Other than playing only with your best hands, there is little you can do in self-defense against this. It is one of the reasons most private games have a limit of three or four raises and the amounts to be bet are fixed rather than no-limit. Should you run across a team, the best response is, “I hear my spouse/parent/friend calling me. Gotta go, sorry.” And then leave, intending not to return.

Another less common way to collude is by signaling at the table during the game. For example, a player could scratch an eyebrow to indicate a holding of a straight or higher. In a game like 5-card stud, with only one or two down cards, simply knowing your fellow player’s hole card(s) can tell a whole lot about the potential outcome for both of you. Not only is this very difficult to detect, it’s almost impossible to counter unless you can both detect and “break the code” of the signalers and use it against them.

When discussing the cards in Part 1, I mentioned “nailing” paper cards by marking their edges with a fingernail. This is almost always done during play by an active player. You may not be able to identify the person doing the nailing, but you can take defensive action. Note where the mark is, then do it to every card you get. That mark is only useful to the cheat if it’s unique.

Generally, if the players are dealing in turns, the deck is usually offered to the player behind the dealer for a cut. ALWAYS cut the cards. Cutting the deck isn’t in any way insulting or accusatory, it simply randomizes the cards one final time. This should be the ONLY time anyone besides the dealer should touch the deck. If anyone calls for a cut during the hand, it’s to be done by the dealer alone in plain view of the whole table. If there’s a professional dealer she, and only she, should cut the deck randomly in full view of the players. No one else should ever touch the deck.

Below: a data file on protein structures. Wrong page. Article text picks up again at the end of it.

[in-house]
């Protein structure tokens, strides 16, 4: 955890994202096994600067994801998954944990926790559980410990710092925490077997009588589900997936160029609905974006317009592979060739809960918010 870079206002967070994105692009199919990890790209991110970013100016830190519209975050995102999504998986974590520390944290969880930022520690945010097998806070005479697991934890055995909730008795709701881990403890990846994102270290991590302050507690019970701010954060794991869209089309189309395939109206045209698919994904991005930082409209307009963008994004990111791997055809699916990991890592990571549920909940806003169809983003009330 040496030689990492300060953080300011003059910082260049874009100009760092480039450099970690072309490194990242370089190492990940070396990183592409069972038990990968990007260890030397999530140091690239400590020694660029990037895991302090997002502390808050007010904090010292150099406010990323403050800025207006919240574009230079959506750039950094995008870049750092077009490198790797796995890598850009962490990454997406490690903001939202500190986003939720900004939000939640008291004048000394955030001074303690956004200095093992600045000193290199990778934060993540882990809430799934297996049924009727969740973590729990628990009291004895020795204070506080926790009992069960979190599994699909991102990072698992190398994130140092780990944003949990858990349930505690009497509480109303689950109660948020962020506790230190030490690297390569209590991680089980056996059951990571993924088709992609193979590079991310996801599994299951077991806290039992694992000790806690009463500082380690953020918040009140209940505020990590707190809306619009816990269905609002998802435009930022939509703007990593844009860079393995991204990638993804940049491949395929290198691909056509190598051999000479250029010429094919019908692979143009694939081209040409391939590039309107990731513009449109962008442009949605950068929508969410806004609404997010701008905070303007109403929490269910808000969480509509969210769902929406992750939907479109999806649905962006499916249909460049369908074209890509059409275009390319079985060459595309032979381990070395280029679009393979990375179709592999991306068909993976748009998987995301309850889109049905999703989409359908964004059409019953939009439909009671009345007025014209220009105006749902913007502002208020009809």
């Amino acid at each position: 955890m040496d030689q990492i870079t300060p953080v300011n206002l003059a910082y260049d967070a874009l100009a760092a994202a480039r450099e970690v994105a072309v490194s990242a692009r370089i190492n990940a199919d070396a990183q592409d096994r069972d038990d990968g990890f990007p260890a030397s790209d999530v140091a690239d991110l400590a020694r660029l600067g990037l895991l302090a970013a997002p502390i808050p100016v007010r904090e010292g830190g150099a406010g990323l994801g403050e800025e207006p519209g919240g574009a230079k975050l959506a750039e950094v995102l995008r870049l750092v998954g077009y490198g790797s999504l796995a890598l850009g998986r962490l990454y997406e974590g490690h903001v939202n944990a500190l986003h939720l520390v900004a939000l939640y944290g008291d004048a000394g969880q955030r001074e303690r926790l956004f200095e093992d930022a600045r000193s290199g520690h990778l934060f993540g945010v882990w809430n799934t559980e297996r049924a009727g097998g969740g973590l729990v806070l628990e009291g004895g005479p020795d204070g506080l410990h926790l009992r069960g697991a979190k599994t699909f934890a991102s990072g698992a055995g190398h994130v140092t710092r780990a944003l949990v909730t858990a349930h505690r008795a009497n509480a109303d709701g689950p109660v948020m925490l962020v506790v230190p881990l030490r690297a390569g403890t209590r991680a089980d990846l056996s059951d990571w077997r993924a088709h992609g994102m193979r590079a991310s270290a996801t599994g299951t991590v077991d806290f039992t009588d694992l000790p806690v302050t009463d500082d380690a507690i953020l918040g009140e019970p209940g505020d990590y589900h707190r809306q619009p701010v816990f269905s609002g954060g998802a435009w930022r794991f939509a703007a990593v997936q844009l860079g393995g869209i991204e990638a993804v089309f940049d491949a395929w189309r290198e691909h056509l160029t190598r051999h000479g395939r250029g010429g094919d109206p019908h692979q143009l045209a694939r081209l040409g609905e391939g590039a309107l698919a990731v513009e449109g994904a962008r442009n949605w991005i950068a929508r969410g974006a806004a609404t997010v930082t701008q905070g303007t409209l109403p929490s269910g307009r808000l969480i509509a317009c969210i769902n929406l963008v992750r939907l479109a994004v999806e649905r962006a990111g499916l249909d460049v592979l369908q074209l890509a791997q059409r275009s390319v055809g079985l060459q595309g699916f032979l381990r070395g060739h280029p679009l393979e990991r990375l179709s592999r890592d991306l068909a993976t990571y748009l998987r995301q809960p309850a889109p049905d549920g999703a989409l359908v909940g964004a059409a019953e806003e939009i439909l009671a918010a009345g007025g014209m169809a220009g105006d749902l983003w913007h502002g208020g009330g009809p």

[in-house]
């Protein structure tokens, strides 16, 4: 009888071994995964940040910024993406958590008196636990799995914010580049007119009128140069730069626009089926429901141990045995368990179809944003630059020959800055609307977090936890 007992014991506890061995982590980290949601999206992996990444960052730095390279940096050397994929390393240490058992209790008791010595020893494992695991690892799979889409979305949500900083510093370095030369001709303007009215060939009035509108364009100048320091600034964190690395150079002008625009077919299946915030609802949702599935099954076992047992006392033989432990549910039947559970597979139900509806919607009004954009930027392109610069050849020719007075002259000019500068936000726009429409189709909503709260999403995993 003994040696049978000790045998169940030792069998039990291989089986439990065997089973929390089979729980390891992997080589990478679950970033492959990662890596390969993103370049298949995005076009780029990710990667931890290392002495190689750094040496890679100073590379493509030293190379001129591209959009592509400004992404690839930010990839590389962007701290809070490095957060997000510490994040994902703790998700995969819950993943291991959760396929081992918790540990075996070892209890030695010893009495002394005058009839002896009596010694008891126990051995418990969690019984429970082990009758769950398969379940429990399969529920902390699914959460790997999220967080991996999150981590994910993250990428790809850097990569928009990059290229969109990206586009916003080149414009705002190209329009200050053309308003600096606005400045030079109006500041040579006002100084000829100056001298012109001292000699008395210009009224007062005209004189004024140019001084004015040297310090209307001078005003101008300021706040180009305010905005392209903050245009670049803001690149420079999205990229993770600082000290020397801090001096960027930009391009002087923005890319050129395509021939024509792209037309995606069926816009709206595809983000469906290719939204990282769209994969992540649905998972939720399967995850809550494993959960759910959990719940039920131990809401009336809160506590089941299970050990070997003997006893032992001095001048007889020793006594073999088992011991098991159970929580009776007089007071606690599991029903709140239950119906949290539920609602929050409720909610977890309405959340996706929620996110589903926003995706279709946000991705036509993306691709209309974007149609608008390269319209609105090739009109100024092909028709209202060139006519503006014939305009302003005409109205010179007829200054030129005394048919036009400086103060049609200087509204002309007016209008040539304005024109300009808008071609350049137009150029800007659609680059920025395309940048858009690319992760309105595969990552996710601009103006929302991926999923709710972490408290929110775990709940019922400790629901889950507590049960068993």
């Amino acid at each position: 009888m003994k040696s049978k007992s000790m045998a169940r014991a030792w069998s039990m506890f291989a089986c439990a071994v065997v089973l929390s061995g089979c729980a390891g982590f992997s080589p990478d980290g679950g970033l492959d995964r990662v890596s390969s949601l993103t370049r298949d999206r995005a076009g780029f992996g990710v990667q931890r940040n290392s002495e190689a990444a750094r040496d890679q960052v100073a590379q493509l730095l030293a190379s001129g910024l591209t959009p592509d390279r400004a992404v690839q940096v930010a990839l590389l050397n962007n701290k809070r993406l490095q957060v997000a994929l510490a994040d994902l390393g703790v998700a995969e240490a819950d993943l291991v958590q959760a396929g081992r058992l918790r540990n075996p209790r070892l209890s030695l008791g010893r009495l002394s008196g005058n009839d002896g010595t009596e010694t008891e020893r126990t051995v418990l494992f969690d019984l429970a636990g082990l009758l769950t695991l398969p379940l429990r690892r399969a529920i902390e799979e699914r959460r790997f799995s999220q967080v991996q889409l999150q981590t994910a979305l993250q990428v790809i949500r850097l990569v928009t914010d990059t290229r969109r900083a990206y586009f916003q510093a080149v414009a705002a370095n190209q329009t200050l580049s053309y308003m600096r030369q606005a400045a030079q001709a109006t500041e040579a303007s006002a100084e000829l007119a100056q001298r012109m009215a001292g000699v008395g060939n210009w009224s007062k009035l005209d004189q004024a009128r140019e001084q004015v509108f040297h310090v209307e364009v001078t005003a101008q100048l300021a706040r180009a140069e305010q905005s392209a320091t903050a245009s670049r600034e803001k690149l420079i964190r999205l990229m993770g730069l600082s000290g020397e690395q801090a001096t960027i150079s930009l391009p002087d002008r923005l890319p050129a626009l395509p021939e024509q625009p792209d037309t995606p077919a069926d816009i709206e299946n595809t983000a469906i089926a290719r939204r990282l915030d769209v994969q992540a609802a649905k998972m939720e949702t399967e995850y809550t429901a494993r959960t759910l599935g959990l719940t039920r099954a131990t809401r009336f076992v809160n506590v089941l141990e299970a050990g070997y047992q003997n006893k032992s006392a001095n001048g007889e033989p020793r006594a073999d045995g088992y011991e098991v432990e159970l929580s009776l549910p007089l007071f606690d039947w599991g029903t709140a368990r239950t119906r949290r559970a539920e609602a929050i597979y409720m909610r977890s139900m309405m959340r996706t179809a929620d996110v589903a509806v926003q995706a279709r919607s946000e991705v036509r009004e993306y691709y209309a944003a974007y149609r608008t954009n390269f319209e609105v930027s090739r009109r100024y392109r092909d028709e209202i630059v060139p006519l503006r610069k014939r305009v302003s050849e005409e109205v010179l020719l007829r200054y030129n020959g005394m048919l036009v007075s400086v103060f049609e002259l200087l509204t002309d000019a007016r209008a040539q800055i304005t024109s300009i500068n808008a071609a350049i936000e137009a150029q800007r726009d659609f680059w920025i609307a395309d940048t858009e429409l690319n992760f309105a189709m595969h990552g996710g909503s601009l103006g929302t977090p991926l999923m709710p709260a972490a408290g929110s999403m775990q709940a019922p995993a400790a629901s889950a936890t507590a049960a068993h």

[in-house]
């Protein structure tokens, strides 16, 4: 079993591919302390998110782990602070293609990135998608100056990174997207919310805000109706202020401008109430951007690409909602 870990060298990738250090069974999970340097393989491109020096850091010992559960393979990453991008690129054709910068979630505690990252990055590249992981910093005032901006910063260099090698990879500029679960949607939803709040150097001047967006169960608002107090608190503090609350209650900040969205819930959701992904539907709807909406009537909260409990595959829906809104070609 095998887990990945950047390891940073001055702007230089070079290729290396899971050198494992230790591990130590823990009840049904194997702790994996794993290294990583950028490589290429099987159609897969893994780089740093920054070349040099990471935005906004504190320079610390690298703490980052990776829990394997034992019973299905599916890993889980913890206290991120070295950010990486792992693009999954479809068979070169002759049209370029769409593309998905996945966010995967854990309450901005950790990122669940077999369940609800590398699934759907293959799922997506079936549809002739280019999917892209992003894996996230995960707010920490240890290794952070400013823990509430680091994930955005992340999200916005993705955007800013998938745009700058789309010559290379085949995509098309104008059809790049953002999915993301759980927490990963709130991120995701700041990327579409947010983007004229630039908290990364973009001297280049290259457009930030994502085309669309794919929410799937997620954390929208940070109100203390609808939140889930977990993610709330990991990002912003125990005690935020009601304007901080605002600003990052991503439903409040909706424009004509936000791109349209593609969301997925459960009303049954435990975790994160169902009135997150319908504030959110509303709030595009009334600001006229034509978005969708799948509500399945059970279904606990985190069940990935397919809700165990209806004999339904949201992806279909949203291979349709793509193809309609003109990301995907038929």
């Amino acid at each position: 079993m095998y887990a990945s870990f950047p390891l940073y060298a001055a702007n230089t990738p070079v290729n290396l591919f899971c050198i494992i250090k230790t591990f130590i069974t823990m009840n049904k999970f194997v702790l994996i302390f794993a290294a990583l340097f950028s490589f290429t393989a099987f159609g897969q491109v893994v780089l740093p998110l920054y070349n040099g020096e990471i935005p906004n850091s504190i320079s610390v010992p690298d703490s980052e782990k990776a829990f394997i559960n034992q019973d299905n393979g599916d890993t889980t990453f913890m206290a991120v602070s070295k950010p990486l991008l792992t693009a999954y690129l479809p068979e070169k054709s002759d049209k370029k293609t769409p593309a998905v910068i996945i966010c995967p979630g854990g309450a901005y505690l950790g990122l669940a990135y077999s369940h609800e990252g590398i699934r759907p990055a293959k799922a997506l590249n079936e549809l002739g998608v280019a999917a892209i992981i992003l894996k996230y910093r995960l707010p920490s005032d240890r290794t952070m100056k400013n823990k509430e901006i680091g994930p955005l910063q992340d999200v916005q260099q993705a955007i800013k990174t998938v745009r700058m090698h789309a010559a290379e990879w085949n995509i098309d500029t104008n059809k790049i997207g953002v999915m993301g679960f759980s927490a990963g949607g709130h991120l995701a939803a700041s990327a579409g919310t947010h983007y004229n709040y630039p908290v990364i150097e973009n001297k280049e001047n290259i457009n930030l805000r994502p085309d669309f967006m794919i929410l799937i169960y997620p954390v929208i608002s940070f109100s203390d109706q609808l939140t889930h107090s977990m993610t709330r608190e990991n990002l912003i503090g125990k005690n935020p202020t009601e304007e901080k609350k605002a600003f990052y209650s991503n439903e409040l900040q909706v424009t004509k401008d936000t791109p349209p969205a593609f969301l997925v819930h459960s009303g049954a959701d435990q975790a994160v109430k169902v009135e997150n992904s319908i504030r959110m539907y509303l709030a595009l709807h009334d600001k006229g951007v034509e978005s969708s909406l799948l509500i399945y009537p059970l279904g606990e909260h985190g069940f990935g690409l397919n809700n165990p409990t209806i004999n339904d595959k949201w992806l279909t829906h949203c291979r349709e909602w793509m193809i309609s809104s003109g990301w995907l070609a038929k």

Sometimes, a player can conceal a card by holding it aside when tossing in the discards. The objective is to use it later by substituting it for a different card in a future hand. After the winning hand, the now excess card can be discarded by adding it to a future hand being mucked.

The counter for this is for the dealer to quickly scan the cards being mucked for quantity–but, the dealer need not know what those cards are, merely how many of them get tossed. If there are too many or too few, the dealer should swiftly call attention to that. The fairness of the deal depends on every player taking an active part in enforcing all of the rules.

Another common trick is shorting the pot when calling, raising, or making change. In casinos, the dealers don’t allow players to “splash the pot” with chips. Bets have to be easily counted and verifiable by everyone in the game. Using chips simplifies that. Cash bets can be hard to count, especially if a wad of loose bills is tossed on top of other loose bills.

The solution is that everyone’s bets should be kept in front of each active player until everyone has called, then the dealer–not the players–“rounds up the money” and puts it into the pot for each bet. The dealer should also “award the pot” by pushing it to the winning player.

In Part 3, we’ll look at dirty dealers. See you then.